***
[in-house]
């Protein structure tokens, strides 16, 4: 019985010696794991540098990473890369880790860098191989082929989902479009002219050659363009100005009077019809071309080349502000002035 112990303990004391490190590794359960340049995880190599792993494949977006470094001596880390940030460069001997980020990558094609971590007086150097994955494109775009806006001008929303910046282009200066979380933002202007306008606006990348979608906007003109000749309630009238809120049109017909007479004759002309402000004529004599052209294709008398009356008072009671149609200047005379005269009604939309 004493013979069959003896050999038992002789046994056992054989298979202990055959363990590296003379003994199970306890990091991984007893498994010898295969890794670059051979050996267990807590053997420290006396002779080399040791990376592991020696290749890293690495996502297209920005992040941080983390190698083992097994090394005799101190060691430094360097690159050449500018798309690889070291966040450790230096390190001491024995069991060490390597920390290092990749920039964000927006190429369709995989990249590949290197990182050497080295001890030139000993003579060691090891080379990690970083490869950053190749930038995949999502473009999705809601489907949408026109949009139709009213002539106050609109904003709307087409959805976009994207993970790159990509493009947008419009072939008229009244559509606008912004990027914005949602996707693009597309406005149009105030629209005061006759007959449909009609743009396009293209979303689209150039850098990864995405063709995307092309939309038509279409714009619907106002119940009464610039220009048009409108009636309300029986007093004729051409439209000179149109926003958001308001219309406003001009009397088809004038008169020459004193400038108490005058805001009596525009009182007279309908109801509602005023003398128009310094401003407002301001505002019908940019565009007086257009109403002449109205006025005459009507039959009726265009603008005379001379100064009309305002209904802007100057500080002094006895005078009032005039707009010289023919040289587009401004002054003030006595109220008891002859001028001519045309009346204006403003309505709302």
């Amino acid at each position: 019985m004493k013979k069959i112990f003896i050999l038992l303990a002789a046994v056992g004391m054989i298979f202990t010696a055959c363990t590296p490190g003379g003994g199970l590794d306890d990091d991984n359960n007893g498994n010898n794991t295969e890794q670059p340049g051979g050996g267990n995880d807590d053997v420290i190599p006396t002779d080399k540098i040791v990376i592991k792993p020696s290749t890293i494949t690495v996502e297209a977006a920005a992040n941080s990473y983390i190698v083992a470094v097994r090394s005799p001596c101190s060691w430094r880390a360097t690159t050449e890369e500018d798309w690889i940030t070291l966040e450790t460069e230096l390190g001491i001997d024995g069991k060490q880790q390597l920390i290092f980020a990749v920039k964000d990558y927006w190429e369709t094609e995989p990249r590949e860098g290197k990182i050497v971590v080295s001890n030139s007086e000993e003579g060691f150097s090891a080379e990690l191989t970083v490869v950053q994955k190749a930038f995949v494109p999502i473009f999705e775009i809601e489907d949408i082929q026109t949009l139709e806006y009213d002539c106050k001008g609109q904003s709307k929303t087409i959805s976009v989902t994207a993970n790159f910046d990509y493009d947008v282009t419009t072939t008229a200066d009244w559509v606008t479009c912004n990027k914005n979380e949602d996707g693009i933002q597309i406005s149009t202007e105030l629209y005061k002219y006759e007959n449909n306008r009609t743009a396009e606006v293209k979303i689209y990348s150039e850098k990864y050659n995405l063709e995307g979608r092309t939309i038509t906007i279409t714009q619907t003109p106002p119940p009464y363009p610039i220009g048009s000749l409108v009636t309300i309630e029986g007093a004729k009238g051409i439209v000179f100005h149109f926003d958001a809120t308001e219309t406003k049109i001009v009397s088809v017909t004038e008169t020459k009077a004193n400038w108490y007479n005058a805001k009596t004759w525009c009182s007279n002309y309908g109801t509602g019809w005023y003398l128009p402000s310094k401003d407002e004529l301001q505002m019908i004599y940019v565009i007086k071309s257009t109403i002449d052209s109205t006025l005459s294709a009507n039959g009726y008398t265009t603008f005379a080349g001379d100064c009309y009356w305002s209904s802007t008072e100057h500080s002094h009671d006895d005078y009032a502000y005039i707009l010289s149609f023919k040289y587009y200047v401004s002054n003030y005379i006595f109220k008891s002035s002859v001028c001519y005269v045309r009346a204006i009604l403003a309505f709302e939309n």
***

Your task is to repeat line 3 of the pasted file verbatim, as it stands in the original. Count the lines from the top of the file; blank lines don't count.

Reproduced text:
């Amino acid at each position: 019985m004493k013979k069959i112990f003896i050999l038992l303990a002789a046994v056992g004391m054989i298979f202990t010696a055959c363990t590296p490190g003379g003994g199970l590794d306890d990091d991984n359960n007893g498994n010898n794991t295969e890794q670059p340049g051979g050996g267990n995880d807590d053997v420290i190599p006396t002779d080399k540098i040791v990376i592991k792993p020696s290749t890293i494949t690495v996502e297209a977006a920005a992040n941080s990473y983390i190698v083992a470094v097994r090394s005799p001596c101190s060691w430094r880390a360097t690159t050449e890369e500018d798309w690889i940030t070291l966040e450790t460069e230096l390190g001491i001997d024995g069991k060490q880790q390597l920390i290092f980020a990749v920039k964000d990558y927006w190429e369709t094609e995989p990249r590949e860098g290197k990182i050497v971590v080295s001890n030139s007086e000993e003579g060691f150097s090891a080379e990690l191989t970083v490869v950053q994955k190749a930038f995949v494109p999502i473009f999705e775009i809601e489907d949408i082929q026109t949009l139709e806006y009213d002539c106050k001008g609109q904003s709307k929303t087409i959805s976009v989902t994207a993970n790159f910046d990509y493009d947008v282009t419009t072939t008229a200066d009244w559509v606008t479009c912004n990027k914005n979380e949602d996707g693009i933002q597309i406005s149009t202007e105030l629209y005061k002219y006759e007959n449909n306008r009609t743009a396009e606006v293209k979303i689209y990348s150039e850098k990864y050659n995405l063709e995307g979608r092309t939309i038509t906007i279409t714009q619907t003109p106002p119940p009464y363009p610039i220009g048009s000749l409108v009636t309300i309630e029986g007093a004729k009238g051409i439209v000179f100005h149109f926003d958001a809120t308001e219309t406003k049109i001009v009397s088809v017909t004038e008169t020459k009077a004193n400038w108490y007479n005058a805001k009596t004759w525009c009182s007279n002309y309908g109801t509602g019809w005023y003398l128009p402000s310094k401003d407002e004529l301001q505002m019908i004599y940019v565009i007086k071309s257009t109403i002449d052209s109205t006025l005459s294709a009507n039959g009726y008398t265009t603008f005379a080349g001379d100064c009309y009356w305002s209904s802007t008072e100057h500080s002094h009671d006895d005078y009032a502000y005039i707009l010289s149609f023919k040289y587009y200047v401004s002054n003030y005379i006595f109220k008891s002035s002859v001028c001519y005269v045309r009346a204006i009604l403003a309505f709302e939309n």